The hard part was getting the theme to work on all major browsers. (A pox on Internet Explorer!)

In the end, it came together and, if I do say so myself, the site looks pretty good, and people are using it in the ways that it was designed for. And as things progress as they must, the designer/developer fades from their awareness ... until there's a problem. Such is life.

Beware that stomach flu

It hit me on Christmas Day, and for the next week I was either emptying myself or green with anticipation. Never mind that it's only 2 days after Christmas -- that first night felt like a week!

Now I'm drained and a few pounds lighter -- not a recommended regimen, it's not worth it! -- and rather disoriented. Today I celebrated surviving Christmas by eating a bland meal ... and keeping it down. I suppose that's enough. It's a good time to be alive.

Not much of a Christmas. It wasn't for my mother, either, who, as it turns out, got the same bug. My sister has taken her to the emergency room because, while she's otherwise much better, she now has a terrible rattling cough. I wish I could be there. But I'm here, and I don't think I'm going anywhere soon.

Holiday stress 2.0

This has been a strange holiday so far. I've been stressed, but not in the usual holiday way.

The usual holiday stress would be all wrapped up in gift idea angst, anticipation of extended family gatherings, air travel butterflies and a general sense that I should be happier than I really am (which, of course, would not bring much joy).

This year's holiday stress is all about work, and feeling not really able to truly justify just taking some time off and enjoying myself. Rather than offer up a list, I'll just put down a ramble:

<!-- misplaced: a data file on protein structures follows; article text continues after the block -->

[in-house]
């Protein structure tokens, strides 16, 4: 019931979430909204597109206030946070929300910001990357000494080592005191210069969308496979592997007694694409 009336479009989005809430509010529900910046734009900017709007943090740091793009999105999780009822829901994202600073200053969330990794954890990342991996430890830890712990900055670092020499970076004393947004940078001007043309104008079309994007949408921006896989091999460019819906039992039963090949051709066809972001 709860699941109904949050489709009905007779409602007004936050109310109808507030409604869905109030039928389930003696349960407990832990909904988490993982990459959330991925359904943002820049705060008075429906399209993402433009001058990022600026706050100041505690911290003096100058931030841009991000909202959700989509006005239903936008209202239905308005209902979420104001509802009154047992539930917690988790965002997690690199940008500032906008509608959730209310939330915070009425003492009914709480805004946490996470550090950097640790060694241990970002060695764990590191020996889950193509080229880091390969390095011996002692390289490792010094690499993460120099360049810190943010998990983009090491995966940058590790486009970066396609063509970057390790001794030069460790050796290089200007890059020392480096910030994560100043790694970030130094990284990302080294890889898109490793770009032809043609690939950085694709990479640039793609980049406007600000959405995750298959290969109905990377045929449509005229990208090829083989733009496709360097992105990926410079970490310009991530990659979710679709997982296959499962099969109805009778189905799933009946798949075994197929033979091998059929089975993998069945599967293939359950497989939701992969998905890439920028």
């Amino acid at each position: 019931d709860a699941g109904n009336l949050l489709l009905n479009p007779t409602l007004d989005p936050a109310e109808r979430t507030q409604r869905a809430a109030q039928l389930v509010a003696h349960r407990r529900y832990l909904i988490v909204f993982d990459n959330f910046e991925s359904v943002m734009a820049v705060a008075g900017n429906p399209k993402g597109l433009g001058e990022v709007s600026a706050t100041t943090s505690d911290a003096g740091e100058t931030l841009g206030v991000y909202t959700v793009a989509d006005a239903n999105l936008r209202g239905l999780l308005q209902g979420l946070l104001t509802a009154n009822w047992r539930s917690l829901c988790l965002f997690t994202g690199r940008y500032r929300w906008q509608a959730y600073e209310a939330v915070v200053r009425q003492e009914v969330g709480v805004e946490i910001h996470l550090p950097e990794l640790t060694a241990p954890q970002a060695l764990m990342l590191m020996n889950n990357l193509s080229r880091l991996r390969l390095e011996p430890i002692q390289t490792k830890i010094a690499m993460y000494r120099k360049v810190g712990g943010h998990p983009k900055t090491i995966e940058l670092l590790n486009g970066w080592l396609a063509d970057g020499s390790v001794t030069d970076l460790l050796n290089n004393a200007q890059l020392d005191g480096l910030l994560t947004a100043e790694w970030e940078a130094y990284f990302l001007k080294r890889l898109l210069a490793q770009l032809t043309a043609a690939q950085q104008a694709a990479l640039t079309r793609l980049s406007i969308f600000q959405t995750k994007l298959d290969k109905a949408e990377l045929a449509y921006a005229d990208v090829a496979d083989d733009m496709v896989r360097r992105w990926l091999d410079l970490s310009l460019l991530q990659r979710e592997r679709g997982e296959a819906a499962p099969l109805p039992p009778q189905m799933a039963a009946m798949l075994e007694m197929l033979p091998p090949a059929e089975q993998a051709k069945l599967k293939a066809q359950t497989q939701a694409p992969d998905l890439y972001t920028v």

I'm building a rather involved website right now. It could truly benefit from the new features in Drupal 4.7, but since that's still in beta and many modules have not been ported yet, I can't really base their site's fortunes on it yet, so we're sticking with a modestly hacked Drupal 4.6. Of course, Drupal 4.7 could reach final release status sooner if I were participating in the debugging of the betas and, once they come, the release candidates. But I don't have the time, as I'm doing this community site. Not only that, I'm also doing a redesign on a popular blog site, a project that looks to be rather enjoyable. Meanwhile, I have the mega DVD project that has so overloaded my media drives that I'm coming to the conclusion that I'm going to have to dump all the media, restripe the drives and redigitize the footage -- which, even if I just go with the semi-fine cut timelines, plus handles, will still add up to 5-6 hours; yet that will give me the room to digitize the several hours of new footage of pick-ups and our beautifully shot introduction; which will allow me to finally lock picture and work on sound and titles, at which point I can start encoding to mpeg-2 and AC-3 and getting on with the actual DVD menu design, which will be the real fun part, except for the part of handing to the client her completed DVD masters, which is a moment a long time coming because I did not realize just how involved the subject matter was and I don't think she realized just how involved the DVD production process is; but still every day that I fail to boot up the editing system adds to that stress. And this all is while I prepare for a design job starting late January. And it really is wonderful to be busy, really busy, but right now, this week, there's a lot of pressure not to be busy, not to work so much, not to be staring at various computer screens and video monitors all day, and to be just relaxing and hanging out and "getting in the Christmas spirit," which is something I've always wanted to do but never really quite got the hang of, I think, and so my heart is in work work work but the week is conspiring against me to the point that I'm even feeling guilty just typing all this nonsense here, so I'm going to wrap it up, except to say that these are the reasons why I have not yet prettied up this little blog, because if I really did have time I'd be playing with the design and, who knows, perhaps even upgrading it to Drupal 4.7 beta just to get things moving along on this front. But alas this blog is a little side project at this point, and it doesn't pay the bills, so maybe I should stop typing this post and just upload it.